“Bill Gates has been working on it for years. His system eliminates the need for reprocessing, which in turn reduces proliferation concerns. It also lowers the overall cost of the fuel cycle and helps protect the environment by using waste by-products. Then I would have to convince China and India to reduce their carbon footprints since they’re the biggest polluters in the world.”

As time progressed, a biased media never relented on trying to trip Clint up, but he was always up to the challenge. A reporter inquired, “The country has done a lot of bad things throughout history, do you agree with that statement?”

“I do not agree. Everything wrong that has ever happened in this nation from its inception to this moment in time can be tracked down to the decisions made by bureaucrats and elected officials in the government. Not once has our constitution and its principles failed its citizens. It is important to make the distinction between country and government. Next question.”

Before a rally in Oceanside, California, McNally approached Clint. “Have you thought about who you’d like for Vice President?”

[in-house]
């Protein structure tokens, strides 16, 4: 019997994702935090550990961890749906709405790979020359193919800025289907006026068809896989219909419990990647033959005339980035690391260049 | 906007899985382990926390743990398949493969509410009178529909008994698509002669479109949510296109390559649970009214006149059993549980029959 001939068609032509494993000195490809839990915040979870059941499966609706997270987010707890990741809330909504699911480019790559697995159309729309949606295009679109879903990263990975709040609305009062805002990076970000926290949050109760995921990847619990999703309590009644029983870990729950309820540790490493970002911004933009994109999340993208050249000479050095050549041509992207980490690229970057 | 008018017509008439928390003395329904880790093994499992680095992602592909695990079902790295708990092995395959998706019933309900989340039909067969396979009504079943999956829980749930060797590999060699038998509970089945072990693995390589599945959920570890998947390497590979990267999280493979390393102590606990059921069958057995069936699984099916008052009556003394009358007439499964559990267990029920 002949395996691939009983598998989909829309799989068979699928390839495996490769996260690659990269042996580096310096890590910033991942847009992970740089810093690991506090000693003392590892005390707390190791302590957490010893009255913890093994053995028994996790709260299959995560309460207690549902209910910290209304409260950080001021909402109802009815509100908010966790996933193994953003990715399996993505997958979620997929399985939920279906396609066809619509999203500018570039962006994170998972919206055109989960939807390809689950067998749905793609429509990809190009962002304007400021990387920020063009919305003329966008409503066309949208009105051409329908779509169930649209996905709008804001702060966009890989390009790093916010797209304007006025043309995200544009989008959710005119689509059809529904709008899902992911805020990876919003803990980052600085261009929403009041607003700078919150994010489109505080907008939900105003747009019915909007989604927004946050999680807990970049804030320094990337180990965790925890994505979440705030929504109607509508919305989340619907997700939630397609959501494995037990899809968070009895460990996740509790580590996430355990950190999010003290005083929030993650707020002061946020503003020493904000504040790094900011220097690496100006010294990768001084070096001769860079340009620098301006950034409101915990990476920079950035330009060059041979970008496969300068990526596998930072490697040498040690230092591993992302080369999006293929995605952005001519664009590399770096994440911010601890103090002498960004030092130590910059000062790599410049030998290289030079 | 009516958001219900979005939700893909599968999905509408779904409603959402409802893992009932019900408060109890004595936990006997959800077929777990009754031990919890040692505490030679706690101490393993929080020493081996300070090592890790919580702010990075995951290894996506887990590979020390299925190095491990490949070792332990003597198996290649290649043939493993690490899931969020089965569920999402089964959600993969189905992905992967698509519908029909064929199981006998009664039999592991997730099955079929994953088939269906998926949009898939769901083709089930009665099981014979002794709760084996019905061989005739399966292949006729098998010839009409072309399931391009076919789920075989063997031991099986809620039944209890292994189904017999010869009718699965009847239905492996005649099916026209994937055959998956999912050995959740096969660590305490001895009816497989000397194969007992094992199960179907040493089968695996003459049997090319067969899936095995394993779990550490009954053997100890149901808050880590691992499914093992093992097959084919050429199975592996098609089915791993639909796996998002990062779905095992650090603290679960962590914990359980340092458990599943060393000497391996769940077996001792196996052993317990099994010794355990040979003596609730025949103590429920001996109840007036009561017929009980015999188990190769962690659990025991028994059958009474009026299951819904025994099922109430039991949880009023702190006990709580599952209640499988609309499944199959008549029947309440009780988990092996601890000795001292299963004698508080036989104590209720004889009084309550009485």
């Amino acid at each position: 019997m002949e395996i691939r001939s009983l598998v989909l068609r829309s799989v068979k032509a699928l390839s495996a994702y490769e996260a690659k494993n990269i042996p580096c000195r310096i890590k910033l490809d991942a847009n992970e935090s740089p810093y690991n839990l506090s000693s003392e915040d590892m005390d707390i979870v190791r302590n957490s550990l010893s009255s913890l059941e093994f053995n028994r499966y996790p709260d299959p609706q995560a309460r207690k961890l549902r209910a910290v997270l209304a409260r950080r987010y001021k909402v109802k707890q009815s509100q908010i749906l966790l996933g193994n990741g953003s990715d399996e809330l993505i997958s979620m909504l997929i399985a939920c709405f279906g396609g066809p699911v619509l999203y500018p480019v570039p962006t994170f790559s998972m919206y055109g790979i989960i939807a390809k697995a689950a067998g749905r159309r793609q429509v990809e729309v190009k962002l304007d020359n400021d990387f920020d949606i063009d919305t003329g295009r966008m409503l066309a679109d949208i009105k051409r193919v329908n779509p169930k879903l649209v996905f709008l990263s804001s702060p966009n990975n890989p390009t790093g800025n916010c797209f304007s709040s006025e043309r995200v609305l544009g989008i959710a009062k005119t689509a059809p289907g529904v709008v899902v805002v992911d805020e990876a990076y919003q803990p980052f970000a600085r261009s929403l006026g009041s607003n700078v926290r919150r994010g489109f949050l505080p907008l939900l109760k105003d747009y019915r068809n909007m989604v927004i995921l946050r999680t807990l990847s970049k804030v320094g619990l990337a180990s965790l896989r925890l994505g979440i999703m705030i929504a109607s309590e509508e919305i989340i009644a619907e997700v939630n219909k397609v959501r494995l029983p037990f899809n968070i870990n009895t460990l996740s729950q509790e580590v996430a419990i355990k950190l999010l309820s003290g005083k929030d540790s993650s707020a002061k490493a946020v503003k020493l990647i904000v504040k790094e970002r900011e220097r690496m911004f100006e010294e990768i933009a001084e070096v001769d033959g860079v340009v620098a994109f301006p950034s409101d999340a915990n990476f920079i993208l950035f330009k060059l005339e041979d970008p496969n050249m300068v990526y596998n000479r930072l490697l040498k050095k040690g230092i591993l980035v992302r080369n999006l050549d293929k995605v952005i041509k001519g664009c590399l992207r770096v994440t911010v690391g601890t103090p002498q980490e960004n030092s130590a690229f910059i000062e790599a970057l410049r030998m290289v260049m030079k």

“Not for a second,” Clint responded without hesitation.

“Start thinking.”

Over the next few days, Clint contemplated who he thought might be a good running mate. One person came to mind Whether they would be interested would be the question. When he came to McNally with the name, he asked, “Do you want to make contact or should I?”

“I’ll do it.”

*  *  *

Gina Garcia was a Navy nurse when Clint was on active duty. After her discharge from the military she attended the Physician Assistant School. Degree in hand, she began working with several doctors in Sand Point, Idaho. When Clint called her, she was pleasantly surprised.

“Clint Lattimore! I’ve been following your new political career with great interest. It’s good to hear your voice, it’s been a while.”